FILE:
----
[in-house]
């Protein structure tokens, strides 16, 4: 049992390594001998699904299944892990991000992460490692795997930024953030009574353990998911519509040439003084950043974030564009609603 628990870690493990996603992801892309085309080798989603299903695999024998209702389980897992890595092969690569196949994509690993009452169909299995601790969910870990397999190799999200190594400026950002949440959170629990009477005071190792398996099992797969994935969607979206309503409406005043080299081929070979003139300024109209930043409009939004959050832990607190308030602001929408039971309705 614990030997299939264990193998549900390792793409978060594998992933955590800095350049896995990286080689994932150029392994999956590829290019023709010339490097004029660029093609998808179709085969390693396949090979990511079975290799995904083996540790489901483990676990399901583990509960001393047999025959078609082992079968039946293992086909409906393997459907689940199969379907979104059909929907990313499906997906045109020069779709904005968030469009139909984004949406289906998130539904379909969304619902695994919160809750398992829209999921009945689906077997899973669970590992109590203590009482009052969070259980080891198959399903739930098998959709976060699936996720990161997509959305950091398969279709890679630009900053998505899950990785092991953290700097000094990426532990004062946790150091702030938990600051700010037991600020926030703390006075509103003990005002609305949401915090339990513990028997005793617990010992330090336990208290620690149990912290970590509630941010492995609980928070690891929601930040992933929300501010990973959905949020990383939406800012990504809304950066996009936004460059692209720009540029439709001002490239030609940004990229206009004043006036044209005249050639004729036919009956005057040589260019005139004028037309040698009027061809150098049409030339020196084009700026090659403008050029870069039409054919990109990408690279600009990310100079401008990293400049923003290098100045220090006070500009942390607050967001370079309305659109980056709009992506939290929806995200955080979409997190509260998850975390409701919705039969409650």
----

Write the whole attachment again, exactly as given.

[in-house]
């Protein structure tokens, strides 16, 4: 049992390594001998699904299944892990991000992460490692795997930024953030009574353990998911519509040439003084950043974030564009609603 628990870690493990996603992801892309085309080798989603299903695999024998209702389980897992890595092969690569196949994509690993009452169909299995601790969910870990397999190799999200190594400026950002949440959170629990009477005071190792398996099992797969994935969607979206309503409406005043080299081929070979003139300024109209930043409009939004959050832990607190308030602001929408039971309705 614990030997299939264990193998549900390792793409978060594998992933955590800095350049896995990286080689994932150029392994999956590829290019023709010339490097004029660029093609998808179709085969390693396949090979990511079975290799995904083996540790489901483990676990399901583990509960001393047999025959078609082992079968039946293992086909409906393997459907689940199969379907979104059909929907990313499906997906045109020069779709904005968030469009139909984004949406289906998130539904379909969304619902695994919160809750398992829209999921009945689906077997899973669970590992109590203590009482009052969070259980080891198959399903739930098998959709976060699936996720990161997509959305950091398969279709890679630009900053998505899950990785092991953290700097000094990426532990004062946790150091702030938990600051700010037991600020926030703390006075509103003990005002609305949401915090339990513990028997005793617990010992330090336990208290620690149990912290970590509630941010492995609980928070690891929601930040992933929300501010990973959905949020990383939406800012990504809304950066996009936004460059692209720009540029439709001002490239030609940004990229206009004043006036044209005249050639004729036919009956005057040589260019005139004028037309040698009027061809150098049409030339020196084009700026090659403008050029870069039409054919990109990408690279600009990310100079401008990293400049923003290098100045220090006070500009942390607050967001370079309305659109980056709009992506939290929806995200955080979409997190509260998850975390409701919705039969409650």